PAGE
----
Developmental programming of health and disease
Among the adult US population, cardiac and metabolic diseases have prevalences of 35% and 48%, respectively. It was traditionally believed that the risk of cardio-metabolic disease is determined by interactions among genetic and lifestyle factors. Recently, however, it has become widely established that exposure to an adverse in utero environment also increases the risk of CVD in a phenomenon called developmental programming. The intrauterine environment is now considered one of the key determinants of cardiac and metabolic health in offspring. In the US, more than 65% of women who become pregnant are overweight or obese. Obesity in pregnancy programs the offspring to experience complications in adulthood, including obesity and cardiovascular and metabolic diseases. Our team has shown that impaired immune function is crucial to this effect, with activation of chronic inflammation being required for the initiation and progression of developmental programming. Using a mouse model of maternal obesity, we found accumulation of CD4+ effector memory cells to increase in the adipose tissue of obese mothers and their offspring. Our goal is to determine whether those memory cells contribute to metabolic dysfunction in the offspring of obese mothers.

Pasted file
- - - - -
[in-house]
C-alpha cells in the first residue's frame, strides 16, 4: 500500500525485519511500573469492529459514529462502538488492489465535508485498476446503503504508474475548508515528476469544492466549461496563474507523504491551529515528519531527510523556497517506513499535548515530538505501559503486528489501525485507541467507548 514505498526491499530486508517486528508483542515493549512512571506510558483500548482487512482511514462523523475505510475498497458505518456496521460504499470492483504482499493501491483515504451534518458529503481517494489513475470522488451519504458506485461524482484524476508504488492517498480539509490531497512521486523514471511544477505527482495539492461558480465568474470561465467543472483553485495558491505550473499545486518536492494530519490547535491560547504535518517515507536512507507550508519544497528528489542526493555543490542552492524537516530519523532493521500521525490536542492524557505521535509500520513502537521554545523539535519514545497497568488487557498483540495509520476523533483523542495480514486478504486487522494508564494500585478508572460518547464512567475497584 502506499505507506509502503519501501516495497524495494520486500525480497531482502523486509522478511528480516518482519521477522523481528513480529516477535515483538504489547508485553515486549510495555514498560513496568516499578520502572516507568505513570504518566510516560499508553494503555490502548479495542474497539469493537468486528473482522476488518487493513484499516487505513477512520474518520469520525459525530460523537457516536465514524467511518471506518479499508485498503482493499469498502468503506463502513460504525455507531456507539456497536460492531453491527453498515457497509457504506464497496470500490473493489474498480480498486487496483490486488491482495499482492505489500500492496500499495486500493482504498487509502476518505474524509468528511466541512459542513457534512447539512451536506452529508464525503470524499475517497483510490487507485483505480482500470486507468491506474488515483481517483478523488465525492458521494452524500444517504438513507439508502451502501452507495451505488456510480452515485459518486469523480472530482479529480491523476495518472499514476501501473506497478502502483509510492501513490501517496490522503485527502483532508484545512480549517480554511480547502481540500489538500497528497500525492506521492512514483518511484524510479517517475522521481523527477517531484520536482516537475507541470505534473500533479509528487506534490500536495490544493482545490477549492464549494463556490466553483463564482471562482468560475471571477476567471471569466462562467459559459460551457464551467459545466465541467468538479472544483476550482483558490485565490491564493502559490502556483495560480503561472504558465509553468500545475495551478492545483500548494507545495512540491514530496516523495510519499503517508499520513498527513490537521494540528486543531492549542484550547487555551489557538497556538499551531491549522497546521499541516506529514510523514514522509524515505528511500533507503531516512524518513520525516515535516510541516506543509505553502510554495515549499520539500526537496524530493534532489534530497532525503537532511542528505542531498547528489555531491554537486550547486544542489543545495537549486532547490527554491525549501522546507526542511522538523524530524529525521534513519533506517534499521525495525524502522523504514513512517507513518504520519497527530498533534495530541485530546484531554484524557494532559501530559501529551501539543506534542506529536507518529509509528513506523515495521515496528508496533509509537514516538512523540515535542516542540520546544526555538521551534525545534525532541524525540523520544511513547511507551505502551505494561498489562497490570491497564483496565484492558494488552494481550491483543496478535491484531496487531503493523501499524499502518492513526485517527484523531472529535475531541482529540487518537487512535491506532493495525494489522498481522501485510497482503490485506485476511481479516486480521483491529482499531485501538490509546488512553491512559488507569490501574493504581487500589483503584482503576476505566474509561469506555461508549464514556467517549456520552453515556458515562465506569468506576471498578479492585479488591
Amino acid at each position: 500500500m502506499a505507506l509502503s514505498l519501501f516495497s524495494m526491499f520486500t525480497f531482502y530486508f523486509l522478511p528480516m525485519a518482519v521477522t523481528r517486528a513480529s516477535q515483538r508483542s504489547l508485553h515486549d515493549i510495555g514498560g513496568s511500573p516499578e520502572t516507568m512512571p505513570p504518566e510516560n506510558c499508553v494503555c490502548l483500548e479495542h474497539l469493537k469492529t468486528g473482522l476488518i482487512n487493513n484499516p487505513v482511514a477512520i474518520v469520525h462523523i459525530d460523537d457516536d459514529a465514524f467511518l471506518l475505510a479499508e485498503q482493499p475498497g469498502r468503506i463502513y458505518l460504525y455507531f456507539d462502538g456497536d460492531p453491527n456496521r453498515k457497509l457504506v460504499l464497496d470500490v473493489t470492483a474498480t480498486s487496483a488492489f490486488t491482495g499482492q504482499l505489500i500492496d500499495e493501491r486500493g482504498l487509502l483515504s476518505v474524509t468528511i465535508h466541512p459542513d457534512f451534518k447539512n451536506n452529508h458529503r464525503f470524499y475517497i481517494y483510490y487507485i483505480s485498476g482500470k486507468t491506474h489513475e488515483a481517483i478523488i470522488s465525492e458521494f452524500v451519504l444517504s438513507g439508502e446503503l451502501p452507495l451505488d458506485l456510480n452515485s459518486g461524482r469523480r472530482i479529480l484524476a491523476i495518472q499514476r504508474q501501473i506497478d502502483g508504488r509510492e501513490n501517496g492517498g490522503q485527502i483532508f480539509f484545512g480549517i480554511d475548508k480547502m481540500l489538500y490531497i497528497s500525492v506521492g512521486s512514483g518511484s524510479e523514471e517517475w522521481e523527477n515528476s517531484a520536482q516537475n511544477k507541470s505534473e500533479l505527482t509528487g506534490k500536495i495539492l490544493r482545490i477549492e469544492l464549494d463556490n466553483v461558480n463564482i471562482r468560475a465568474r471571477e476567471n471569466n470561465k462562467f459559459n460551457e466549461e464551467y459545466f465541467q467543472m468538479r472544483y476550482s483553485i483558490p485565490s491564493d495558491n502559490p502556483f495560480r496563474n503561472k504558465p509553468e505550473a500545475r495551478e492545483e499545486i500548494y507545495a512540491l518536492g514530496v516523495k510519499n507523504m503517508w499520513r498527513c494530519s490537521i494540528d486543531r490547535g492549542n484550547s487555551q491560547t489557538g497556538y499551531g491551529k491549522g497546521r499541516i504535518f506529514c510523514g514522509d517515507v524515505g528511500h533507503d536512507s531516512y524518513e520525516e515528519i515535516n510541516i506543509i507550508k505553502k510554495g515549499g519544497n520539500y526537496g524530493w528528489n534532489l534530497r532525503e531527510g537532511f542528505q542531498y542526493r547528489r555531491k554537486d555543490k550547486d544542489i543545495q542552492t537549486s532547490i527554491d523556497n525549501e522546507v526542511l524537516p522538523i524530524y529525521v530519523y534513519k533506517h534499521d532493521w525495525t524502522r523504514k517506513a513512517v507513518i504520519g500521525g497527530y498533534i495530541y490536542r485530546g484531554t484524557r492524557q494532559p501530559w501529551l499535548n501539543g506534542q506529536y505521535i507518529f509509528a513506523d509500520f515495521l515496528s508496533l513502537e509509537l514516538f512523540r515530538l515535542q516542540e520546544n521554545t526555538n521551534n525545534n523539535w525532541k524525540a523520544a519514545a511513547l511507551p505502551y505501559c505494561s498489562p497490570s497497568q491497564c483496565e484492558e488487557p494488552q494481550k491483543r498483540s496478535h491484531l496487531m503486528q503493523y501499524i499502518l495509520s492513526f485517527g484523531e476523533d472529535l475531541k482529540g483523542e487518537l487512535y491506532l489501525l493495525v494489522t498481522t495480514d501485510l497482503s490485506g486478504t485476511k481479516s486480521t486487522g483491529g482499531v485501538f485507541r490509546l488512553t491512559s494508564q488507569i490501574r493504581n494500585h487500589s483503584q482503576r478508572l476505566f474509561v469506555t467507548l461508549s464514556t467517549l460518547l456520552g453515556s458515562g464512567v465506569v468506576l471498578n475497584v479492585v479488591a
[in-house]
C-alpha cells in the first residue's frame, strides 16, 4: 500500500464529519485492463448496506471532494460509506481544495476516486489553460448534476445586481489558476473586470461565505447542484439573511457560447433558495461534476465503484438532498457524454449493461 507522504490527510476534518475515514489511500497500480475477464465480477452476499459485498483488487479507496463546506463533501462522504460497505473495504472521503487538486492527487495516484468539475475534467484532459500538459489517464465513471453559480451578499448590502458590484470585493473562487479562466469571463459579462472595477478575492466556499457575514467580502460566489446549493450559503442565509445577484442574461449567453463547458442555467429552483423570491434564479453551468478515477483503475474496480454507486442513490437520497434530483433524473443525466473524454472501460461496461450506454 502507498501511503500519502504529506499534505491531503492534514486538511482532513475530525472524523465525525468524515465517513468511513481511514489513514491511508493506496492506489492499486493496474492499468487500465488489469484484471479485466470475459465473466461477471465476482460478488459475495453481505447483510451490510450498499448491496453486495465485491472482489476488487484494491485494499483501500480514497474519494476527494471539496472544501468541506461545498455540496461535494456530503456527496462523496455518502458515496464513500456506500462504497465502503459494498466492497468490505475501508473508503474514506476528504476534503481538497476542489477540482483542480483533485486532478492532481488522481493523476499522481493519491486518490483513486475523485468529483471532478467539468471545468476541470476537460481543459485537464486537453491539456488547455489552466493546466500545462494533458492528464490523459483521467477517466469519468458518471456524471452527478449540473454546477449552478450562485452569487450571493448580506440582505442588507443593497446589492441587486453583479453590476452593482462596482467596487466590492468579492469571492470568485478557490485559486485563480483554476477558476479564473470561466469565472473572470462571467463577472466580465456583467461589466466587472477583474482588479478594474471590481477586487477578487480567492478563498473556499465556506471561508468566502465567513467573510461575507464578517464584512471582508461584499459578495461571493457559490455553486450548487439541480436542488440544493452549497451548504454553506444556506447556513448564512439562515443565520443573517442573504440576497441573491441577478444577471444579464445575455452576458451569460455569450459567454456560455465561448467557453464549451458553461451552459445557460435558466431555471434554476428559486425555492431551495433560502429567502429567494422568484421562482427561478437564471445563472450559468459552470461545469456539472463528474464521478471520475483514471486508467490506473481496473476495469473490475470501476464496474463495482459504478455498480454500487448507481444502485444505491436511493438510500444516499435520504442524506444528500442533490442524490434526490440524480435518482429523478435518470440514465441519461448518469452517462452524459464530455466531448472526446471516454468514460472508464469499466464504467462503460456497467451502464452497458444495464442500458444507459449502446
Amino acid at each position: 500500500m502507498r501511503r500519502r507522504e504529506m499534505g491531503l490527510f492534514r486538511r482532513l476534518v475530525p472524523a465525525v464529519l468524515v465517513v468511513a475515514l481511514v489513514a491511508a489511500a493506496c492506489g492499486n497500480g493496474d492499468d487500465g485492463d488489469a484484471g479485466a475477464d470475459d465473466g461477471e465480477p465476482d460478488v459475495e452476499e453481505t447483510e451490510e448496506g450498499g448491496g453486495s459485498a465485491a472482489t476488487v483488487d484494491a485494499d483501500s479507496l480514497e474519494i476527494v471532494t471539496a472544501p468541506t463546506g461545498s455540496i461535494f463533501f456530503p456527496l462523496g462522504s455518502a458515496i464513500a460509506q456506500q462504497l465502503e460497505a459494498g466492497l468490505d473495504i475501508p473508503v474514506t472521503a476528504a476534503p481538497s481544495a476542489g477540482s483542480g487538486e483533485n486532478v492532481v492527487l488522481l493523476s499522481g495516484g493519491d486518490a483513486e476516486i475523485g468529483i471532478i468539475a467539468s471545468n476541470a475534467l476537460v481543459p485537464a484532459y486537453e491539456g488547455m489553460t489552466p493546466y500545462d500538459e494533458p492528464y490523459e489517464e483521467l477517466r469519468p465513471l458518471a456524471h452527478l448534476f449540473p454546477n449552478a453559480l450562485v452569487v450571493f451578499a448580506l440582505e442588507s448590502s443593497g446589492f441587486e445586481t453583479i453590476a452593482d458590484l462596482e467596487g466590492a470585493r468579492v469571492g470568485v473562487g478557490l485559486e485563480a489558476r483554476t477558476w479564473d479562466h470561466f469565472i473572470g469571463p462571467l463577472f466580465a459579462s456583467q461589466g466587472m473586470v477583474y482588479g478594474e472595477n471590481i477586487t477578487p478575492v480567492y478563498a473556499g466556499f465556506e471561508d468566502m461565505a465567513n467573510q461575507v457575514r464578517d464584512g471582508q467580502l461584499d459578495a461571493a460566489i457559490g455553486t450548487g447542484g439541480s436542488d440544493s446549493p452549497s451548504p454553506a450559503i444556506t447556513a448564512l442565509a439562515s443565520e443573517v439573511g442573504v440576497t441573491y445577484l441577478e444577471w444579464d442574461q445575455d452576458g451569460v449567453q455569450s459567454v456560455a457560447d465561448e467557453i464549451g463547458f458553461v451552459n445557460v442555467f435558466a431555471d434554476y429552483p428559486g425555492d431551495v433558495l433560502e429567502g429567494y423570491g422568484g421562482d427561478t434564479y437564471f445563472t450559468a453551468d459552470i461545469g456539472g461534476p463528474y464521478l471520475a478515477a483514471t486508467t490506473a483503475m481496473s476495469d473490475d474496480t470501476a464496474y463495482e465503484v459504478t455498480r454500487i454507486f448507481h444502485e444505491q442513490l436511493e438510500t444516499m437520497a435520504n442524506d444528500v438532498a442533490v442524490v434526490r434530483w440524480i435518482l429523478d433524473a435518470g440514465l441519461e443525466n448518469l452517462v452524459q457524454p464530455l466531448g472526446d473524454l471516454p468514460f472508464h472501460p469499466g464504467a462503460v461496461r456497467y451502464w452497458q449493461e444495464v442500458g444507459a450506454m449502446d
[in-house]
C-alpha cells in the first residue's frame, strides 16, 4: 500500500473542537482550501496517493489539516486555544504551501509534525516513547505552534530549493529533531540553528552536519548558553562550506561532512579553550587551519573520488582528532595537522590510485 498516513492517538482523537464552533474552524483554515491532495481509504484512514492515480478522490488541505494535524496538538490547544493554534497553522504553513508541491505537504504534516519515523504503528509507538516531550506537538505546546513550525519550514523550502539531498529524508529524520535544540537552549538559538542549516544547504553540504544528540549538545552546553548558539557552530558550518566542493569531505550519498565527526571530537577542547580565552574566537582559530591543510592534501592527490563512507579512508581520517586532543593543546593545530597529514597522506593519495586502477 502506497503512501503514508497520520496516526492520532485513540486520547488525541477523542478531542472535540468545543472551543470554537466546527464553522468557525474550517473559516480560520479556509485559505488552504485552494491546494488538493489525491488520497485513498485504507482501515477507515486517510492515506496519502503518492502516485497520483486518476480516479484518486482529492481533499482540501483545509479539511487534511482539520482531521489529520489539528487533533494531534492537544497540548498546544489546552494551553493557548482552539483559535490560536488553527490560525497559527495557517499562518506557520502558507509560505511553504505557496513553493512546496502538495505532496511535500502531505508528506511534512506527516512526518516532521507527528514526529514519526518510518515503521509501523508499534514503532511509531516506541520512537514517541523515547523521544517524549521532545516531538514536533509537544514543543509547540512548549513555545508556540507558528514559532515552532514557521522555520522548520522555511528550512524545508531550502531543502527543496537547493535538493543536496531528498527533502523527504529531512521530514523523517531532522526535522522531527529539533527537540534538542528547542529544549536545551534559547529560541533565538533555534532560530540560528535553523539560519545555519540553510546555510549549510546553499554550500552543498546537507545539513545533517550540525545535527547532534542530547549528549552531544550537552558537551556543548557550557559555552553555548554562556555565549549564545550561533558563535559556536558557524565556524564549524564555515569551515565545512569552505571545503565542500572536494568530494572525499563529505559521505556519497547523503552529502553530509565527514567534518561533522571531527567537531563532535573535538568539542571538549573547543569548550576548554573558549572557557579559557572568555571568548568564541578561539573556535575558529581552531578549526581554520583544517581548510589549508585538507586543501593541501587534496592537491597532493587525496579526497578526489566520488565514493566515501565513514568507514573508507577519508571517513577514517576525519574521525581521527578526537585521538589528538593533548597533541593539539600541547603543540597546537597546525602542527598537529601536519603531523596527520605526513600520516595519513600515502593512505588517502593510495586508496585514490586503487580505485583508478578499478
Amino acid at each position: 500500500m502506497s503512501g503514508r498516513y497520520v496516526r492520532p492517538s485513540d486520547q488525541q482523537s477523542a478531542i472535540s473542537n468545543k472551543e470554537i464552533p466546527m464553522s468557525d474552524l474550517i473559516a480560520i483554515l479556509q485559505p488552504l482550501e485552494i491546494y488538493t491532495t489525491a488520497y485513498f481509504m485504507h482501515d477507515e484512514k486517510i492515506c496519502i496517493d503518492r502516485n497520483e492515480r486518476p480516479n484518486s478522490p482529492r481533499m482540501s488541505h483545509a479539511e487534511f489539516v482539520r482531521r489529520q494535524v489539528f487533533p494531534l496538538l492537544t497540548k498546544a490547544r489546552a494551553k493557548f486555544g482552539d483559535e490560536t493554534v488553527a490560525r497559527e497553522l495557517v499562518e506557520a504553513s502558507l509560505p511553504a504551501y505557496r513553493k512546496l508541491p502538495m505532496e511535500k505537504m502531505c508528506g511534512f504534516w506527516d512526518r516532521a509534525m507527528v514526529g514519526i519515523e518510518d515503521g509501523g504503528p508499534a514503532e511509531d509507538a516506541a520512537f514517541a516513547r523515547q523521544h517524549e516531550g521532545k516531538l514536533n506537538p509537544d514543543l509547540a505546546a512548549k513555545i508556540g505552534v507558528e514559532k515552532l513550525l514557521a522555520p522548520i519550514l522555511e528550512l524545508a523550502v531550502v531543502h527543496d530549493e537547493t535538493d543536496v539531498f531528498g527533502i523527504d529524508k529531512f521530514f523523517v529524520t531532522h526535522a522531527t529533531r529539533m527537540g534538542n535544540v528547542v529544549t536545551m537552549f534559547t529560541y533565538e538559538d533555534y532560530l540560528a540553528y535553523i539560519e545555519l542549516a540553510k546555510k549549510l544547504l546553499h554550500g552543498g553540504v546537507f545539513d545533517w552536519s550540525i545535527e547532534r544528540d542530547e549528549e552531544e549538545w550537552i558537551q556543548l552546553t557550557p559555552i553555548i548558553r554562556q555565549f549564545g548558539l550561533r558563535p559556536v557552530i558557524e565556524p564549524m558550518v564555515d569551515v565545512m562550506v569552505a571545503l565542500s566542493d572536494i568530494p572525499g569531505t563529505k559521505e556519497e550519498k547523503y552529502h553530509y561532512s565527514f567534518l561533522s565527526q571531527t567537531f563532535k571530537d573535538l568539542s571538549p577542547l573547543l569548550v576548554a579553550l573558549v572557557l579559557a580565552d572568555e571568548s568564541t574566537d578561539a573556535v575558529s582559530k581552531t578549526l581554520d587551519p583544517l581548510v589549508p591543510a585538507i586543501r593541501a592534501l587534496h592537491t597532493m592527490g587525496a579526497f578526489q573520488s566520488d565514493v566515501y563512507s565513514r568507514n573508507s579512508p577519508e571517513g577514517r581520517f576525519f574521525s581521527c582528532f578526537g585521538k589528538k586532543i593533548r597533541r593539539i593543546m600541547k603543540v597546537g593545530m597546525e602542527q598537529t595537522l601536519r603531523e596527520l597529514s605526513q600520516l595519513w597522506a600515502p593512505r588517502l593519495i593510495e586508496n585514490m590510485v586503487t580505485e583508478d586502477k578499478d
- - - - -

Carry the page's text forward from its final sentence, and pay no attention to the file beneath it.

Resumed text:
Placental adaptation to maternal obesity: Role of autophagy
The placental function is now recognized as a critical determinant of healthy fetal growth and development. Our group has shown that placental function is compromised with maternal obesity even in pregnancies with apparently “normal” outcomes. Our lab have demonstrated significant metabolic abnormalities in the placentas of obese women, including inhibition of autophagy. Autophagy is survival and a cellular recycling process, associated with sequestration and denaturation of damaged organelles, misfolded proteins and lipids. Autophagy becomes defective in aging organisms, in obesity, with metabolic syndrome or inflammation, cancer, and cardiovascular, and neurodegenerative diseases. Our lab found that mice born with a placenta-specific deletion of autophagy become obese in adult life with severe cardiac and metabolic perturbations. These data indicate that both maternal obesity and defective placental autophagy similarly alter the offspring’s phenotype. Thus, despite having such a short lifespan, the placenta plays a crucial role in the offspring’s health.